She thanked God for everyone in the room, who have been supporting her along the way.

Justine, a 16-year-old Absegami High School sophomore, was handed the golden ticket by “Idol” judges Katy Perry, Luke Bryan and Lionel Richie, who gave her a standing ovation after her audition. In the coming weeks, she will go on to compete against other singers in Hollywood.

GALLERY: Galloway's Mara Justine on 'American Idol'

Justine has watched the singing competition ever since she was a little girl.

Monday night was no different, except this time, she was surrounded by her parents and friends, waiting to watch her own audition play on the screen.

“Thinking of her, how little she was, always singing and dancing,” said her father, Bill Platt. “Seeing her on the show she watched when she was young.”

Platt watched from an easy chair while about a dozen teens and Justine’s siblings crowded on the couches and the floor in front of the television, waiting for the show to start.

“This is her way to connect,” he said. “I think her singing brings a lot of people together because she sings with her heart.”

Her mother, Linda Platt, sat at the kitchen table before the show and spoke about how much her daughter’s voice has grown.

“From the time she could talk, she was singing,” she said. “Her range is incredible. She’s learning how to control everything.”

Competing with her voice is nothing new for the teen, who won “Sea Isle’s Got Talent” singing Whitney Houston’s “The Greatest Love of All” when she was 8, competed on “Maury’s Most Talented Kids” when she was 10 and was a finalist on “America’s Got Talent” when she was 12.

Bill Platt called Justine organized, grounded and kind-hearted, and said she wants to use her platform to help others.

“I think she really wants to inspire people and help people,” he said.

Justine is the fourth of five children, and growing up in a large household gave her a sense of support and confident maturity not seen too often in your average teen.

Her older brother, Billy Platt, 17, said her accomplishments make him proud.

“Honestly, I don’t think there are family members in the world as proud as I am right now,” he said. “As you see her grow, you see her love and passion for it.”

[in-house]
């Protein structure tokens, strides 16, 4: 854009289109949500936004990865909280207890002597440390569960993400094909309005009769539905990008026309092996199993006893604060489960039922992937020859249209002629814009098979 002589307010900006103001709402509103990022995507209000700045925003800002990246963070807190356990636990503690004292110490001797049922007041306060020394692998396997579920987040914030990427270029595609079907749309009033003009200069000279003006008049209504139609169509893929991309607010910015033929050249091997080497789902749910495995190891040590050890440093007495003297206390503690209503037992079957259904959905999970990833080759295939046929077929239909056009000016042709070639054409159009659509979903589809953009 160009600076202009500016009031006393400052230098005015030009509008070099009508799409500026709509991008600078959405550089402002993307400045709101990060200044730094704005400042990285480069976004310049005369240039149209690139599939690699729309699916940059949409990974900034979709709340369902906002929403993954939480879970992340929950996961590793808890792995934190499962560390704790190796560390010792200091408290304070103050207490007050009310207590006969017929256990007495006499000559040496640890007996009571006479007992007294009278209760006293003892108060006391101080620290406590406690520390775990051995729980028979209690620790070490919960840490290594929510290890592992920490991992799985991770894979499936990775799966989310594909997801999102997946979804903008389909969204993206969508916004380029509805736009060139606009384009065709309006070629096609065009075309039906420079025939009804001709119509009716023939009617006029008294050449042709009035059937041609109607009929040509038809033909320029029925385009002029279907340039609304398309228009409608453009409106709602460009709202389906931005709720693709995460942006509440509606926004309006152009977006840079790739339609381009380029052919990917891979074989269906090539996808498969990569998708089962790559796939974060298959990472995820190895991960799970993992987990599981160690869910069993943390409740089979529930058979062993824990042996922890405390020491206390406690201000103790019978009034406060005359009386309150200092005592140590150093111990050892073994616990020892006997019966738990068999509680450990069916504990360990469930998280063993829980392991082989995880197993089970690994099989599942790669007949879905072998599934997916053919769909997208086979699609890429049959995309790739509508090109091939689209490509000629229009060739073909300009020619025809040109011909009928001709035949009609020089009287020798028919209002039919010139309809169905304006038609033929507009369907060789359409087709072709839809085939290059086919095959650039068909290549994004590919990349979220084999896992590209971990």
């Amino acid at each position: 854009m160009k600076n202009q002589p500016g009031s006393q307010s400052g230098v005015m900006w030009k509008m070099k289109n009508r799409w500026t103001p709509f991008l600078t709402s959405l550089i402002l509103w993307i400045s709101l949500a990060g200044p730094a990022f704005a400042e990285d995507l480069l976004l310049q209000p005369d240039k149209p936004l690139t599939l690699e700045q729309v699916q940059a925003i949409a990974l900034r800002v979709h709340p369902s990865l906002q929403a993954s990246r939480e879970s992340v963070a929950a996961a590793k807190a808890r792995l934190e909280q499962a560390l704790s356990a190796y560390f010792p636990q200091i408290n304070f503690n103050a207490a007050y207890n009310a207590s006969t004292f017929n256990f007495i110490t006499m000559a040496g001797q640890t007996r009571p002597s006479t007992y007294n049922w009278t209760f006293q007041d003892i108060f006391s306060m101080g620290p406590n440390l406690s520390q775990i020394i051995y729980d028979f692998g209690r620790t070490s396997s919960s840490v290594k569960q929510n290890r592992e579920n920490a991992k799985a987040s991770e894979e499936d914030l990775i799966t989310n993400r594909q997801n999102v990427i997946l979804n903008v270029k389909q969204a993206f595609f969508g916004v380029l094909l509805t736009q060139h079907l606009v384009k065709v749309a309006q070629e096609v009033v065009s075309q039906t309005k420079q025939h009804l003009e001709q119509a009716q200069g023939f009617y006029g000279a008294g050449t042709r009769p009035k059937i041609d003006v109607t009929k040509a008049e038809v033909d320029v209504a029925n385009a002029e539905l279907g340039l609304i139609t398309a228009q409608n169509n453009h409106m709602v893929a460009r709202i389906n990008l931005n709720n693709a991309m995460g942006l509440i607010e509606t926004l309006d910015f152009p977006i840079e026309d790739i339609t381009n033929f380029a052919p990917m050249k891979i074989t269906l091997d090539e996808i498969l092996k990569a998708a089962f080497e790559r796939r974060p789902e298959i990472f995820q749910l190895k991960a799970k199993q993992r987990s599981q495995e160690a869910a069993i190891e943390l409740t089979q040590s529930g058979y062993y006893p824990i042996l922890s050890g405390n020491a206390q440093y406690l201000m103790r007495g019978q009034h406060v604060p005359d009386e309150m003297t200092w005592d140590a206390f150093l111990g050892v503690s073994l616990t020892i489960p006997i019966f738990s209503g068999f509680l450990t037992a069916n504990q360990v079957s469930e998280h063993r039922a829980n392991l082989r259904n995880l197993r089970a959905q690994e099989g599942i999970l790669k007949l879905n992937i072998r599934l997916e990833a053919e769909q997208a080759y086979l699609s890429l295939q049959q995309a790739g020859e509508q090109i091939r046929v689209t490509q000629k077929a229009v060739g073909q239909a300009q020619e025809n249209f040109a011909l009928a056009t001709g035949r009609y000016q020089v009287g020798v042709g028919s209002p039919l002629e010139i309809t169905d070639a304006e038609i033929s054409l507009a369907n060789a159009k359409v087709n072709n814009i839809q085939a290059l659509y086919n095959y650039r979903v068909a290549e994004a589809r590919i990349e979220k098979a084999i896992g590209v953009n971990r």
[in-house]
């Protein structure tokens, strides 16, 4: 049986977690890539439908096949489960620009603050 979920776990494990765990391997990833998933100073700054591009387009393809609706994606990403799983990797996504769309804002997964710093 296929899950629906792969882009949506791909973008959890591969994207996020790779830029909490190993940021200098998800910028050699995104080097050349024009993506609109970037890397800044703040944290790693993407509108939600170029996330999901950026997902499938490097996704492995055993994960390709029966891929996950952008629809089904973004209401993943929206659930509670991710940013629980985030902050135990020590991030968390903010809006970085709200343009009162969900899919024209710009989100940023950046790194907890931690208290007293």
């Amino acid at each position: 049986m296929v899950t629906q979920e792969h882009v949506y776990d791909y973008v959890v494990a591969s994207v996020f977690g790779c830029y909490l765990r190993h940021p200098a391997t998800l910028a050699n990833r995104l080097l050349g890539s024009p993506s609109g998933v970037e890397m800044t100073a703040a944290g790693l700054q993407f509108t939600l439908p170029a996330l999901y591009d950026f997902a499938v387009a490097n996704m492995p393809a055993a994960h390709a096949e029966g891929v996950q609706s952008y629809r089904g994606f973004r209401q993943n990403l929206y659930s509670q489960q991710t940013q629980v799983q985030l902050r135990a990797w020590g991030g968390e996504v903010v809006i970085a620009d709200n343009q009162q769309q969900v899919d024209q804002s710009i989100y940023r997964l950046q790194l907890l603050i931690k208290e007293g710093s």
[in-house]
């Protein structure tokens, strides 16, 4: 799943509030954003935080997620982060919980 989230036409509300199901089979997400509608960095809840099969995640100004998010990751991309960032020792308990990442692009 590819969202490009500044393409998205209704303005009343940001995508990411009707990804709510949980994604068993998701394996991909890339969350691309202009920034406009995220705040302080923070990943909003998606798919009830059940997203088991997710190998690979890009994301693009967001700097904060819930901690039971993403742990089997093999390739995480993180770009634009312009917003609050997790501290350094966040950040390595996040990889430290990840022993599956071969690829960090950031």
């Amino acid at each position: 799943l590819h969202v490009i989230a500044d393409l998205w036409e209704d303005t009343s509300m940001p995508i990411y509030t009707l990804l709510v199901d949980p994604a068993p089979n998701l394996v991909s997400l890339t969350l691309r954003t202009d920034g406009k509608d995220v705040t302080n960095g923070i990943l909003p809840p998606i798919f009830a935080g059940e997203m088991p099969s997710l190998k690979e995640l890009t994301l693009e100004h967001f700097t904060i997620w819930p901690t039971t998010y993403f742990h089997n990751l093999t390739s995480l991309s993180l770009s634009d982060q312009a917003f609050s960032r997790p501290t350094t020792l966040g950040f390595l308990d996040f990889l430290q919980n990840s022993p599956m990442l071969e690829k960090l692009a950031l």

Victoria Williams, 17, has been friends with Justine for several years, since they were in dance classes together. They are both in the high school’s Drama Club and get the chance to share a stage.

“Working with her on stage is an incredible thing,” Williams said. “I know she’s going to go far.”

Williams called Justine an old soul, positive and down to earth.

“When you talk to her, you feel a certain warmth,” she said. “I’m so glad to have her as a friend.”

Her family, who accompanied her when she auditioned for the show in October in New York City, already knew Justine had made it to Hollywood, but their eyes were still glued to the screen as if they were finally getting let in on the secret they’ve been holding for months.

As the episode opened, to the surprise of everyone gathered, Justine’s was the first audition featured. They laughed with her as she was interviewed by Ryan Seacrest, then the room fell silent as they watched her sing.

Justine sang Rihanna’s “Love on the Brain,” and the judges gave her a standing ovation before unanimously deciding she would get the golden ticket.

Justine cried, hugging her friends and family, reliving that moment all over again.

“I feel like I’ve done a lot,” she said, reflecting on how far she’s come. “But I feel like I’m just beginning and ‘American Idol’ is a beautiful place to start.”

ERIN GRUGAN / Staff Photographer  

Mara Justine, left, tearfully celebrates Monday with family and friends as they watch the ‘American Idol’ judges send her to Hollywood.